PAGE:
Imagine 150 million people, more than the combined populations of the United Kingdom and France, converging in one city!
This is the estimated number of people who will be attending one of the largest celebrations in India, known as the Kumbh Mela.
The Prayag Kumbh Mela is a Hindu religious festival that occurs every 12 years in the northern city of Prayagraj (previously known as Allahabad). This year's festival is the “ardh Kumbh” or a Kumbh that takes place midway between the two larger Kumbh festivals (at the six-year mark).
The Legend Goes...
The Kumbh festival takes place from mid-January to March during which the main event is the holy dip that millions of Hindus take in the waters where three rivers meet-- the Ganges, Yamuna, and the mythical Saraswati.
According to Hindu legend, gods and demons together churned the ocean of milk using a snake as a rope to extract a pot of immortal nectar. However, in a fight that ensued after, drops of the immortal nectar fell in four places. One such place is Prayagraj, and it is believed that on an auspicious few days, bathing in the river is like immersing oneself in the nectar. Hindus believe this will wash their sins away and release them from the cycle of birth, death, and rebirth.
On February 4th, the most auspicious day, 30 million people are expected to converge on the river banks!
Preparations and Concerns
In order to accommodate the crowds, officials have set up a large tent city on the outskirts of the city and near the rivers. With about 150 million people attending this year’s festival, the setup includes 122,000 toilets, 20,000 trash cans, 524 buses, and over 1,500 rickshaws! Five warehouses and 160 ration shops have been set up to provide rice, flour, kerosene oil, and more cooking necessities. The total budget is estimated to be 28 billion rupees ($397 million)!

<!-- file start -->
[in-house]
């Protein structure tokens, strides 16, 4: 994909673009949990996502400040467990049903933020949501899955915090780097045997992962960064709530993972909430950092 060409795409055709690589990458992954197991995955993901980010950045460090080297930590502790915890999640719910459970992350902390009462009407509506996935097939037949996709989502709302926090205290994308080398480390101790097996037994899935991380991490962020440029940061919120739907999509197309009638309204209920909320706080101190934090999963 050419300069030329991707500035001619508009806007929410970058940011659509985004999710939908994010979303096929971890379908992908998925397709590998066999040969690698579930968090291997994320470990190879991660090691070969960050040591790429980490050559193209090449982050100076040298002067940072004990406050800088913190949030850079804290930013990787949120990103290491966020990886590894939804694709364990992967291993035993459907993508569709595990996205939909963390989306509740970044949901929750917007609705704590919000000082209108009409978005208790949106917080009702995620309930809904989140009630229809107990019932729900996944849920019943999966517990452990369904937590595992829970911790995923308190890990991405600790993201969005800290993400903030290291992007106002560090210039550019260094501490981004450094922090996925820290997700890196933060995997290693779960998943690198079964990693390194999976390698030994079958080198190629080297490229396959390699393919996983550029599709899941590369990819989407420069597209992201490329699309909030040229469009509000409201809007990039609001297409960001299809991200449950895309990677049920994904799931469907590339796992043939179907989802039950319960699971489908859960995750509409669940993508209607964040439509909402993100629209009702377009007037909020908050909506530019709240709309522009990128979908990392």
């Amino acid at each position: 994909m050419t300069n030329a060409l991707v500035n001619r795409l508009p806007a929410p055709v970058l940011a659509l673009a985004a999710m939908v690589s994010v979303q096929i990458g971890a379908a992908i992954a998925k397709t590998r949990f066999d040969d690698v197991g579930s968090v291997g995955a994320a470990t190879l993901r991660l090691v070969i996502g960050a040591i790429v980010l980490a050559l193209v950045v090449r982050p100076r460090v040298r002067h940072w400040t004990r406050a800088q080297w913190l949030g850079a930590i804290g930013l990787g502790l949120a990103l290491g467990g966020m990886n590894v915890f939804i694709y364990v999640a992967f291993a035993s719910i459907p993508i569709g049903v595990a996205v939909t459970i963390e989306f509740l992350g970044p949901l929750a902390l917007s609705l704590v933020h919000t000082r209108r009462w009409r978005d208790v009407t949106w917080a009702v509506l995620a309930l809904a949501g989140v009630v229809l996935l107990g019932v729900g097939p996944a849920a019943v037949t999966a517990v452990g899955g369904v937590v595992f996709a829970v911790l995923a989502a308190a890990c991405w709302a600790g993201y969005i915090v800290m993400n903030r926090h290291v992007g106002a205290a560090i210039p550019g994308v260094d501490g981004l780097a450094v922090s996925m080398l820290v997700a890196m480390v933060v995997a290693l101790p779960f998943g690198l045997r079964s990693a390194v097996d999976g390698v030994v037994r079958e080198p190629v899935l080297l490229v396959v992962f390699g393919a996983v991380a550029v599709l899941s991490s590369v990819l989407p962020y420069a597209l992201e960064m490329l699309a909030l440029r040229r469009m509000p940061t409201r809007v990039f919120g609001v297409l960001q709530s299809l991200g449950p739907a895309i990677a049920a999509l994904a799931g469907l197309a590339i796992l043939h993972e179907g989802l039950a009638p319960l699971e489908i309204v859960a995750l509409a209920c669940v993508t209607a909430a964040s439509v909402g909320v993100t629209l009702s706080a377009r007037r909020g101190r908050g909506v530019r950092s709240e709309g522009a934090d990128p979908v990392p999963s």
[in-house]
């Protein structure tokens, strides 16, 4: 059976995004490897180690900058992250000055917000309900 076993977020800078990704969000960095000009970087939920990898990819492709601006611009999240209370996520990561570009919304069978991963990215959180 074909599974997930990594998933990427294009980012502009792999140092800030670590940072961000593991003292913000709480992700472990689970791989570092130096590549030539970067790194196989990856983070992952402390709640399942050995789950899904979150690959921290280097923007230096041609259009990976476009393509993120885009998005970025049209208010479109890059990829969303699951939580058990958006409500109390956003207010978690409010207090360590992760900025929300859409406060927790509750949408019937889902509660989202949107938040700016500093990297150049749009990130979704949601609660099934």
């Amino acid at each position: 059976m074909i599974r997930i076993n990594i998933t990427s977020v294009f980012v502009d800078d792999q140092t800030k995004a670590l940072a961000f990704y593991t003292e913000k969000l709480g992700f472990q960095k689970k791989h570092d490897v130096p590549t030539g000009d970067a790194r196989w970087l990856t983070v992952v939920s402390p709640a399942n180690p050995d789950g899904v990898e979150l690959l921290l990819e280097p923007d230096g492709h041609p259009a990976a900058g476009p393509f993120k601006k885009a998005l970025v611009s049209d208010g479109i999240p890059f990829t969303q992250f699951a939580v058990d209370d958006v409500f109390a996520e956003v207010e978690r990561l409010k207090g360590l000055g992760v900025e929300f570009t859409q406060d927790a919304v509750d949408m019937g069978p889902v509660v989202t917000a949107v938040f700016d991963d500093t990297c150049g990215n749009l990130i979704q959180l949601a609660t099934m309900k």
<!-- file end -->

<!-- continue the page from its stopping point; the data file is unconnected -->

To make it easy for visitors to travel from India's capital New Delhi to Prayagraj, roads have been widened and new flyovers, car parks, railroads, train station, and even an airport has been added.
Security is one of the highest priorities for the fair’s organizers this year. During the last festival in 2013, 40 people were killed in a stampede in a train station and 1954 marked one of the deadliest stampedes resulting in 800 deaths. Measures that are being taken this year include the installation of a bridge to connect various pedestrian platforms and color-coded holding areas that will be strictly controlled by the 5,000 staff that have been brought from elsewhere outside the city.
In addition, 30,000 police officers and military personnel have been deployed for security and traffic-related concerns. Finally, a large 100-bed hospital and 10 smaller hospitals have been set up, along with ambulances in case of major emergencies.
Sources: BBC, The Guardian, NPR, Al Jazeera